Moccato is “a coffee club for hardcore coffee lovers.” The company sells tiny coffee pods filled with fresh coffee from local producers. The pods are compatible with Nespresso machines.

The challenge for the designers at Plau in Rio de Janeiro was, “How do we convey apparently clashing concepts — natural yet instant, sustainable yet urban — and change the way people consume coffee through branding, packaging and e-commerce?”

Moccato typeface

Their answer was a custom stencil wordmark (and typeface), a re-interpretation of something traditional within the coffee industry (as seen on the sacks and wooden boxes used for transportation).

Apart from the stencil association, what makes this great for me is that right away you can see coffee beans in the wordmark, and it doesn’t detract from the professionalism.

Moccato logo

In addition to the typeface, Plau designed Moccato’s stationery, packaging, and e-commerce website.

Moccato stationery

Moccato packaging

“The boxes are practical and small — so the consumer can handle and store them easily. Each color relates to a flavor, but the die-cut of the stencil letters is random, which makes the boxes different in every shipment (a fun spelling game to keep in the pantry).”

Moccato packaging

Moccato packaging

Moccato packaging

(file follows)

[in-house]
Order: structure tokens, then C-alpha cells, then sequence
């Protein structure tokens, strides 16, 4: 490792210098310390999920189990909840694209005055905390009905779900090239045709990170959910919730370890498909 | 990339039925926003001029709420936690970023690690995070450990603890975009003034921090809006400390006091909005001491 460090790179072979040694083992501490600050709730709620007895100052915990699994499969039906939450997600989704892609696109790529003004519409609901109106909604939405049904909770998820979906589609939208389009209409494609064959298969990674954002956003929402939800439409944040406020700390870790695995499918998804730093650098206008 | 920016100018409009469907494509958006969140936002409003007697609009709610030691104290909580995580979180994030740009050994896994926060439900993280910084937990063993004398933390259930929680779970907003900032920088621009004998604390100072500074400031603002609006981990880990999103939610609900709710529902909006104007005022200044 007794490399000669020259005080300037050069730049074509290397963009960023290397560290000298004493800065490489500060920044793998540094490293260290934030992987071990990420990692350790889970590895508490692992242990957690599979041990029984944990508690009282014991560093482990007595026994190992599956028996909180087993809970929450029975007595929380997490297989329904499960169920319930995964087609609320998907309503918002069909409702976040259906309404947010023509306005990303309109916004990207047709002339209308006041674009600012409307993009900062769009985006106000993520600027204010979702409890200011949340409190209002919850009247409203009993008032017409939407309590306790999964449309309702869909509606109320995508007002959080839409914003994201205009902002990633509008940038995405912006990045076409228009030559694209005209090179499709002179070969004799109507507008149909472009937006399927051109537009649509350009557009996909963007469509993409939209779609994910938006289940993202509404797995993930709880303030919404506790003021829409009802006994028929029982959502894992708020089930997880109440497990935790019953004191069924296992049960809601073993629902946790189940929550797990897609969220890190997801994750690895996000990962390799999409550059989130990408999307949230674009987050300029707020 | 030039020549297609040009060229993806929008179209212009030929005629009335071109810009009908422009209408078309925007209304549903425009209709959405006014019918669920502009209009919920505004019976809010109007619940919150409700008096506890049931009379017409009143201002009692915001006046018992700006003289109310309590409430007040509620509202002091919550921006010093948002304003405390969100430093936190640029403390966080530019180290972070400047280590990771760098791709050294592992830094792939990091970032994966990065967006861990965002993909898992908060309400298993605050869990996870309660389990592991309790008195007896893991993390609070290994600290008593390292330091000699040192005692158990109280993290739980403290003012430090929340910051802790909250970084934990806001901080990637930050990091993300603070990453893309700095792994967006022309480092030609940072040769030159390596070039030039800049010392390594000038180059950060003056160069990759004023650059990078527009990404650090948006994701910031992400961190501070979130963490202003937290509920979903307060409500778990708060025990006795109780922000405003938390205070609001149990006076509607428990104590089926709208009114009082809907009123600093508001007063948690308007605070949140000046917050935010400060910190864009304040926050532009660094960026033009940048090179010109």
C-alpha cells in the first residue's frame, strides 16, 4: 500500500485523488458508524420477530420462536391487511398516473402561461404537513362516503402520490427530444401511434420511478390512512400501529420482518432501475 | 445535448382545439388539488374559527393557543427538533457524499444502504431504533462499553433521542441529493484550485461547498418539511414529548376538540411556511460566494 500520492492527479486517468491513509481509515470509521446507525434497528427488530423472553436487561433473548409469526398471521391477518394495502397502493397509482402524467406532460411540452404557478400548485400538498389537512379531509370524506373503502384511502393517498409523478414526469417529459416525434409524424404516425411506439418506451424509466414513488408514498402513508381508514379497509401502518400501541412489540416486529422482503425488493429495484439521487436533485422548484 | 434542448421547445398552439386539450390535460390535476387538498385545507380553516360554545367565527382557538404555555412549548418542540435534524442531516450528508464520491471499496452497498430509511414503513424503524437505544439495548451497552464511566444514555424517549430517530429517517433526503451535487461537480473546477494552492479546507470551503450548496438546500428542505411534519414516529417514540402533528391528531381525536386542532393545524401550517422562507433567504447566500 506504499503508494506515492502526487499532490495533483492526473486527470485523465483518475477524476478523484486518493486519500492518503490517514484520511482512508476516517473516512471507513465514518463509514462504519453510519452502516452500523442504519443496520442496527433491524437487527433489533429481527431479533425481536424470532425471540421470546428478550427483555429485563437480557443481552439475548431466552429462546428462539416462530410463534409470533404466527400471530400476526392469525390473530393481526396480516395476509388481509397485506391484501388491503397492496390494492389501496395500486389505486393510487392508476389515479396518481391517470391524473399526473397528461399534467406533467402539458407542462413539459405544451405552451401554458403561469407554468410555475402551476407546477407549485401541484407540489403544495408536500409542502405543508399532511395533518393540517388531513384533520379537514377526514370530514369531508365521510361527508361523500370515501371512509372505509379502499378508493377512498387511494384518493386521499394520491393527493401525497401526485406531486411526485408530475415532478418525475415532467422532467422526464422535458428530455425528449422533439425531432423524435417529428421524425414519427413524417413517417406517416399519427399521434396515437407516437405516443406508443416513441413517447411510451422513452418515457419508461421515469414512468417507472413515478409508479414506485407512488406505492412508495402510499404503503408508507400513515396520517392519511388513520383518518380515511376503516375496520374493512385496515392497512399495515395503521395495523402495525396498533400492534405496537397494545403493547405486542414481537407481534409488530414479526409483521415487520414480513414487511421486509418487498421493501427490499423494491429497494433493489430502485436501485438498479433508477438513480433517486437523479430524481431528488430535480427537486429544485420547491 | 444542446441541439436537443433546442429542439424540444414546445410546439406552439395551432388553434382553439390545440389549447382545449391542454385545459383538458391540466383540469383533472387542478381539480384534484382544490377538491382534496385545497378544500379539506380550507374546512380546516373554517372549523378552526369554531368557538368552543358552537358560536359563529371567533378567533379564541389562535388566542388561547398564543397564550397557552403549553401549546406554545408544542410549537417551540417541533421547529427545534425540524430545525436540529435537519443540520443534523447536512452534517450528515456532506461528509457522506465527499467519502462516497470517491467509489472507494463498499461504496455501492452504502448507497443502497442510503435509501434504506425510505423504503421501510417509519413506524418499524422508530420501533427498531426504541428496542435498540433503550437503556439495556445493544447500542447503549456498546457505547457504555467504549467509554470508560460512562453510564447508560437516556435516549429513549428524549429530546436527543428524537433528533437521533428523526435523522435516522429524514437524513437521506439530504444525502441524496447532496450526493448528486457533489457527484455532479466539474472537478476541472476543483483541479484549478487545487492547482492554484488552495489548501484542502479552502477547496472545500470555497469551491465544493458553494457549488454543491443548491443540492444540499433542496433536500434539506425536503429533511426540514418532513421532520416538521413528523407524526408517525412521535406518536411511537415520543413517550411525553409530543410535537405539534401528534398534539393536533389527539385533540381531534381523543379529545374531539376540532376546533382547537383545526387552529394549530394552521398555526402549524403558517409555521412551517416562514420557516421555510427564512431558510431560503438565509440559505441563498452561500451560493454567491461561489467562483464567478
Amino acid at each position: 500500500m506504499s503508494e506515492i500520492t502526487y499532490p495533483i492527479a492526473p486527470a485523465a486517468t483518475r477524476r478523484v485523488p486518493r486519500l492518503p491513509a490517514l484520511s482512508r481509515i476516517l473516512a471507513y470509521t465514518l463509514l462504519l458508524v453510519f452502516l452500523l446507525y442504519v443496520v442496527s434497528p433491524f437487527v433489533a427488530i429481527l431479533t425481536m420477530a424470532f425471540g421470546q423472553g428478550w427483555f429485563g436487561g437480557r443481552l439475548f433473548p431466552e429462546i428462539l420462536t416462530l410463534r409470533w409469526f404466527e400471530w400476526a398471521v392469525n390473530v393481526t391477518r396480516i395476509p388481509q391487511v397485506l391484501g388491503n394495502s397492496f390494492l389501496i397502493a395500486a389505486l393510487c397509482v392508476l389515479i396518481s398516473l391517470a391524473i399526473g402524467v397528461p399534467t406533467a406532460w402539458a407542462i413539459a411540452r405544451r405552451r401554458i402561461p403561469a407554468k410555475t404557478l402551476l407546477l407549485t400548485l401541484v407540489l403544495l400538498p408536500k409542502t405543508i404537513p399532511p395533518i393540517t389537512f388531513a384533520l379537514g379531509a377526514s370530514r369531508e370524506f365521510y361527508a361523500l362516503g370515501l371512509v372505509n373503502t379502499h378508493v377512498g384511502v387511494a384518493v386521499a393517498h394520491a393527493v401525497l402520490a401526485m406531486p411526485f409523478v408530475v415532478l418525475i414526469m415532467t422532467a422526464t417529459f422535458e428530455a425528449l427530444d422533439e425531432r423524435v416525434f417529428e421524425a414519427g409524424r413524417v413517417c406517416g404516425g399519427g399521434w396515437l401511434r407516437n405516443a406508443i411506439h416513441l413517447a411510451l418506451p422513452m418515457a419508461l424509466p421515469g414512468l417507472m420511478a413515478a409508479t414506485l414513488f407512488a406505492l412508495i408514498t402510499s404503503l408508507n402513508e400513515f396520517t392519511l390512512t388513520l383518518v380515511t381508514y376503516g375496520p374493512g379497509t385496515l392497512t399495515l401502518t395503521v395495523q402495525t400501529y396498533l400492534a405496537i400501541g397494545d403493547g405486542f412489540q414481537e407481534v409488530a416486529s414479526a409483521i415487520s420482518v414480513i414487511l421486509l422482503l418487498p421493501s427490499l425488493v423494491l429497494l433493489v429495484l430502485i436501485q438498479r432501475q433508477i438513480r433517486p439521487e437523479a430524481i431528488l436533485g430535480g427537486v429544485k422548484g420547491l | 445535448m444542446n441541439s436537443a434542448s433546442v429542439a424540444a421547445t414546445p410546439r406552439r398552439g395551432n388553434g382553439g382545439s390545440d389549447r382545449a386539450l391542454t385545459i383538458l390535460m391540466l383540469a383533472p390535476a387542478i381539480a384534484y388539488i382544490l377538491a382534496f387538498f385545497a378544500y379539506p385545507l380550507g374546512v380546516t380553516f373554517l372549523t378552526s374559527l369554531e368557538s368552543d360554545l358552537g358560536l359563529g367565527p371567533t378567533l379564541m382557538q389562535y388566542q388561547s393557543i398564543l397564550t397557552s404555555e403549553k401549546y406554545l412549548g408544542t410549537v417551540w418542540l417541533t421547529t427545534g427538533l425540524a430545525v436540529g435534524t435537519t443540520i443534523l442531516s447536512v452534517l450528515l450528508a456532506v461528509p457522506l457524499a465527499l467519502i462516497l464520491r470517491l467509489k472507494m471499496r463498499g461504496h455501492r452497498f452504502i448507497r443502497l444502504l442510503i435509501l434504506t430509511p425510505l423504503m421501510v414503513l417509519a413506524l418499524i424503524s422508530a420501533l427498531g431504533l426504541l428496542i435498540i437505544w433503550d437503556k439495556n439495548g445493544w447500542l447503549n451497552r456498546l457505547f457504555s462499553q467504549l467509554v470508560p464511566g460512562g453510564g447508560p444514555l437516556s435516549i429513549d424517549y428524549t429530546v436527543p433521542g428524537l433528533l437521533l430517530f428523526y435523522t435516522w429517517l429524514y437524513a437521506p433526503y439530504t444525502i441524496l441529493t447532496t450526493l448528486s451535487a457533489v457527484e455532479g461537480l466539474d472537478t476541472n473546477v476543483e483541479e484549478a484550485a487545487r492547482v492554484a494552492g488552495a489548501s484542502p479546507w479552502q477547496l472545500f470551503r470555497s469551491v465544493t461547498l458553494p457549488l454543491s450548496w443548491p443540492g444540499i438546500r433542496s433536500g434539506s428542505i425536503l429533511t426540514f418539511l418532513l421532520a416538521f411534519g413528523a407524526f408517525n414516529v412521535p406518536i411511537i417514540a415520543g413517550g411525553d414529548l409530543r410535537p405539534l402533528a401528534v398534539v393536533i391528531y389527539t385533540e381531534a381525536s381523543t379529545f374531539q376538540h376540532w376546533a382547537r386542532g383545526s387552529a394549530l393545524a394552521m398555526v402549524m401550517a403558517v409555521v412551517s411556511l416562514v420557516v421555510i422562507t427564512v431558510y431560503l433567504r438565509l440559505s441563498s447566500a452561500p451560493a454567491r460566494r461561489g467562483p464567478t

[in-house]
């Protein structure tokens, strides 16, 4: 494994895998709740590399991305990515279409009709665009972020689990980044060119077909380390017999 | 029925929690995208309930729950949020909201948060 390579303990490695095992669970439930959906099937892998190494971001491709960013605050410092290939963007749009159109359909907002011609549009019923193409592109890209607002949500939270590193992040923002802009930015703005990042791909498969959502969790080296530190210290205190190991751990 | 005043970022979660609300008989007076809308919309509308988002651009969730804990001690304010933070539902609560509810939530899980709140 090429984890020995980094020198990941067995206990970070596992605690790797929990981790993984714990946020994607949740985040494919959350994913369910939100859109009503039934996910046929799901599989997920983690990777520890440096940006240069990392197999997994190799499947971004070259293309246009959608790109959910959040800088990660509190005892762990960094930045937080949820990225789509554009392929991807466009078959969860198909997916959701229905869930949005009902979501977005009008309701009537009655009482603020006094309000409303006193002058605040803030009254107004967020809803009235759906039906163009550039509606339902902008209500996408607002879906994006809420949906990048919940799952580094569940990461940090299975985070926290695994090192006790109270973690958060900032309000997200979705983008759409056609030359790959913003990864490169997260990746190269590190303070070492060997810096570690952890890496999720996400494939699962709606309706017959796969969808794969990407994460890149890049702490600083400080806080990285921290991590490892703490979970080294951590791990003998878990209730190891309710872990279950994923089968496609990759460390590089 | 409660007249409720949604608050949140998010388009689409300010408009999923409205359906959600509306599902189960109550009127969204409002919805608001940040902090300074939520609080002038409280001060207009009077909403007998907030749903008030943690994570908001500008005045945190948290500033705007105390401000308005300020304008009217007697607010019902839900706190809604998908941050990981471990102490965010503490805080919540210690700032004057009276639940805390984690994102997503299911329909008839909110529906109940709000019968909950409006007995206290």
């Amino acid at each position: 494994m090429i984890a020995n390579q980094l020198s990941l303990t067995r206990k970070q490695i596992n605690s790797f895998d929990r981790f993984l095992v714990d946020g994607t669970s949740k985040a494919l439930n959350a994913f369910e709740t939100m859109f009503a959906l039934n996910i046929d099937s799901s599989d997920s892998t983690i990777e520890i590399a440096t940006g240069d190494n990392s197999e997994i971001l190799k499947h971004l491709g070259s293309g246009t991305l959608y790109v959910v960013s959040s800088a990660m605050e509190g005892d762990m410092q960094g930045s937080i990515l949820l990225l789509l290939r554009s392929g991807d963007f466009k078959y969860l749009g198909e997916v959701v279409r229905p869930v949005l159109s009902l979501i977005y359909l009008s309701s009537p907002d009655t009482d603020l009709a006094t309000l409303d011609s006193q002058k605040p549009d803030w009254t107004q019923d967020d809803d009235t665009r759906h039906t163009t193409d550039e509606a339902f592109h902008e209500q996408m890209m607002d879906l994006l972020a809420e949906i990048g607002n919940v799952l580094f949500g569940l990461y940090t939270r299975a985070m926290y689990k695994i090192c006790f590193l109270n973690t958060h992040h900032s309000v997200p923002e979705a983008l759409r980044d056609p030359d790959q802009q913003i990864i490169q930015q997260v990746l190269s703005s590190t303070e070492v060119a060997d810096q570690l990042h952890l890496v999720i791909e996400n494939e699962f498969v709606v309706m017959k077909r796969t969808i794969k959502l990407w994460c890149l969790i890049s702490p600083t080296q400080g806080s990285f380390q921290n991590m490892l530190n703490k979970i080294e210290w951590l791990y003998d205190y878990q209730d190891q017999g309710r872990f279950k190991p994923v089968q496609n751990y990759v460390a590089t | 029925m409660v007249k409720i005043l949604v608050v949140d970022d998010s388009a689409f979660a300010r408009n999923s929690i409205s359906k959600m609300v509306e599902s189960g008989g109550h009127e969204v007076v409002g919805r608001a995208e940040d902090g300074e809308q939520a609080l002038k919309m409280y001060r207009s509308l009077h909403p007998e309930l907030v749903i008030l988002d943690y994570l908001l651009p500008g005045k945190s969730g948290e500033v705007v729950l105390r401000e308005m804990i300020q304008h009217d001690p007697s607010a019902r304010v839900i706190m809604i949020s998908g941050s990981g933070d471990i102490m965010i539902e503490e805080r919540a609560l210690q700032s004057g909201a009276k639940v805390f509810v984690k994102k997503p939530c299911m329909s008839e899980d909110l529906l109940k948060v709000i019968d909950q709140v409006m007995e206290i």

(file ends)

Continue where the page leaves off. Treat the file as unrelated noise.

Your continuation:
Moccato packaging

Moccato packaging

Each colour identifies a different flavour.

Moccato website

Moccato website

Credits
Client: Moccato
Studio: Plau
Designers: Rodrigo Saiani, Lucas Campoi, Dominique Kronemberger, Flora de Carvalho
Coders: Dimas Cyriaco, Gustavo Saiani
Photographer: Marcello Cavalcanti

Moccato identity design

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August 14, 2015

Comments

Wow, I really love the stencil typeface which cleverly as well as subtly incorporates shapes of coffee beans in its letters. I appreciate how the studio manages to put together clashing concepts when creating the typeface, packaging and website. I also love the vibrant color scheme!

Branding is challenging when the environment is taken into consideration. As a consumer I have no appreciation or support such packaging/products. As a designer I prefer not to make any comments to encourage continual of such behaviour in today’s world of design and packaging.

Such beautiful branding, the contrast between the black and the rest of the colour palette is striking. I haven’t seen many recent projects posted using stencil typefaces but if more results turn up like this I’m looking forward to seeing it!

I second Sean Jamshidi. The amount of trash the use of Nespresso and similar products generates absolutely horrifies me. How do we, as designers, be more socially and environmentally responsible? We really need to address that.

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